Joint Press Statement with His Excellency Benjamin Netanyahu, Prime Minister of the State of Israel

Transcript
31 Oct 2017
Jerusalem, Israel
Prime Minister
E&OE
International and Trade

HIS EXCELLENCY BENJAMIN NETANYAHU, PRIME MINISTER OF THE STATE OF ISRAEL:

Prime Minister Turnbull, Malcolm, I want to say how pleased we are on your visit, historic visit - on the historic occasion of this tremendous centennial that we’ll celebrate tomorrow at Beersheba.

It highlights, as does our meeting that we’ve just ended, the extraordinary friendship between Israel and Australia.

We just signed a defence industry agreement. It reflects our commitment to defend our common values of freedom, of democracy, the rule of law, pluralism.

These are values that are under attack by various forces.

We cooperate in every way, to safeguard our peoples and safeguard our civilization.

We are pursuing and have discussed the possibilities of cooperating in areas of technology that are changing our world. Creating vast new opportunities.

Australia is one of the most developed countries in the world. Israel is one of the most developed countries in the world. Together we can do a lot more.

There’s a natural sympathy between our peoples.

I said before that I felt it everywhere in Australia. I remember the embrace of ordinary Australians when my wife and I were sitting on a beach and they started coming to us. They wanted to talk to us.

I remember these Jewish children singing songs in Hebrew, from a Jewish school in Sydney.

The heart warms when it sees these expressions of friendship and solidarity.

I have to say that we have admired the fact that Australia has taken part virtually I think, in all the battles for freedom in the last 100 years.

I told you that the first meeting between our peoples actually took place before Beersheba in Gallipoli, when the first Jewish fighting forces fought alongside their Australian counterparts in Gallipoli.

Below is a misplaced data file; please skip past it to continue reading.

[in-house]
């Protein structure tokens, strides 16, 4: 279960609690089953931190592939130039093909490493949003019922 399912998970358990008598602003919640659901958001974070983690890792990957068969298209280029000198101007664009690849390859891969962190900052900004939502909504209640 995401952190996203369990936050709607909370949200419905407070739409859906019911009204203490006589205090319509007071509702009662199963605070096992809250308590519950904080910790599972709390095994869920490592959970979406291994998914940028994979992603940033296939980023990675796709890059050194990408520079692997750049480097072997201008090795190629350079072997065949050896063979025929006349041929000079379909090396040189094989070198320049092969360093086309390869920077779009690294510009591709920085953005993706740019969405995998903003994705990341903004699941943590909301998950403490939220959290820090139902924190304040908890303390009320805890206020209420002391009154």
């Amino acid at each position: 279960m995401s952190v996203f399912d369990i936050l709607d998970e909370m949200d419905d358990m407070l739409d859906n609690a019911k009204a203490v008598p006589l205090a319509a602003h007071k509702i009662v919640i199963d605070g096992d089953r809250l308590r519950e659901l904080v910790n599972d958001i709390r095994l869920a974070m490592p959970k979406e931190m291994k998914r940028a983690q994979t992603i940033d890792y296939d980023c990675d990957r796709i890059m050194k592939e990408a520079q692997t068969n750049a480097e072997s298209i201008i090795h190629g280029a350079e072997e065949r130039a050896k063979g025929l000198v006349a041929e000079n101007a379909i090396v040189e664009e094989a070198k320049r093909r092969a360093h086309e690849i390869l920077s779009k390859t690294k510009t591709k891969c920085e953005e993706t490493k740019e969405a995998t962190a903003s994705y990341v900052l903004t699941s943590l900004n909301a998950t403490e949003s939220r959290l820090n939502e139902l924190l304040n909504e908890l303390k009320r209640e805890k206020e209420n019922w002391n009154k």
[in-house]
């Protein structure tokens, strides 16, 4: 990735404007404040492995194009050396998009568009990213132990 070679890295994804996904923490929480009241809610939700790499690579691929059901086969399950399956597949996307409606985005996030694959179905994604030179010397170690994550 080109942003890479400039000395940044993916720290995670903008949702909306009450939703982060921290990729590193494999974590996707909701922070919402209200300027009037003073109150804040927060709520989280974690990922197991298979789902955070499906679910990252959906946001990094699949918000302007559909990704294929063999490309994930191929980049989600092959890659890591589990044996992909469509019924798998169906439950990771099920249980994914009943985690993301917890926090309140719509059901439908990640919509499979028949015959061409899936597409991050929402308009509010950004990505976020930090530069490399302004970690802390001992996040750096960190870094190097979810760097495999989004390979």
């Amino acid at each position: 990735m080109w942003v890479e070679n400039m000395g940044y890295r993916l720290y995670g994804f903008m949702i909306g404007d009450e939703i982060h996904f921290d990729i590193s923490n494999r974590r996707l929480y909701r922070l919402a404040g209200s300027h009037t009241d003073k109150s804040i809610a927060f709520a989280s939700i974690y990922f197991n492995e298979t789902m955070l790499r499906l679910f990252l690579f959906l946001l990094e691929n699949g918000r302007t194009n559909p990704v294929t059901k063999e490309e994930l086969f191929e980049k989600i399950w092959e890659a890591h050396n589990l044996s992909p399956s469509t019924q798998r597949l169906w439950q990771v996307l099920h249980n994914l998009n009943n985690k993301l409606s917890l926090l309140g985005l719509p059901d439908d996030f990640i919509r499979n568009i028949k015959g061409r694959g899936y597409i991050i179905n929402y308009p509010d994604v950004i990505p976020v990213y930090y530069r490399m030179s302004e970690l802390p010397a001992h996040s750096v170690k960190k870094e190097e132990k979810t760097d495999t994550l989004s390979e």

That didn’t go so well, Beersheba went better.

The impression that Australian soldiers left on the Jewish community here in the land of Israel at the time, was lasting.

Tremendous sympathy, the informality, the warmth, the shared values that you so well described a few hours earlier. When you spoke about this, this is all true, this is something that creates a sympathy an identification and a friendship that is real.

I know that people think that all international relations are guided by interest. Of course they are.

But where interest coheres with values, there is something special. Interest coheres with values in the relations between Israel and Australia.

And the fact that you came here, halfway around the world - you can’t really get further away than the distance between Israel and Australia – the fact that you came here I think signifies that friendship.

I’m very proud to have been the first Israeli Prime Minister to visit Australia.

I’m delighted that you are here, the second time a Prime Minister visits Israel.

I think the future portends great things for both our countries which are really one in values.

So welcome friend.

PRIME MINISTER:

Bibi, Prime Minister thank you very much for that warm welcome.

We have had a very productive set of discussions together, just the two of us, with Sara and Lucy and of course a full bilateral meeting.

And we’ve covered a very, very wide range of issues.

We’ve talked about history.

We’ve talked about the Battle of Beersheba. And we will have more to say about that tomorrow.

But you know, it was the last successful cavalry charge. And it was, there were more horses and troopers in that charge than there were in the charge of the Light Brigade in the Crimean War. And it ended much better too. It had been a victory. And it was as I was saying earlier today, it really had a turning point, a pivotal moment.

But we’ve seen over the century deeper and deeper cooperation and collaboration between Australia and Israel. And I think today it is at its height but it has a long way to go.

We have those shared values of which Bibi and I have both spoken – freedom, the rule of law, democracy. Easy to trip off the tongue but they’re scarcer than they should be and they require always determination, blood and treasure to defend and preserve. And our two nations have done that again and again.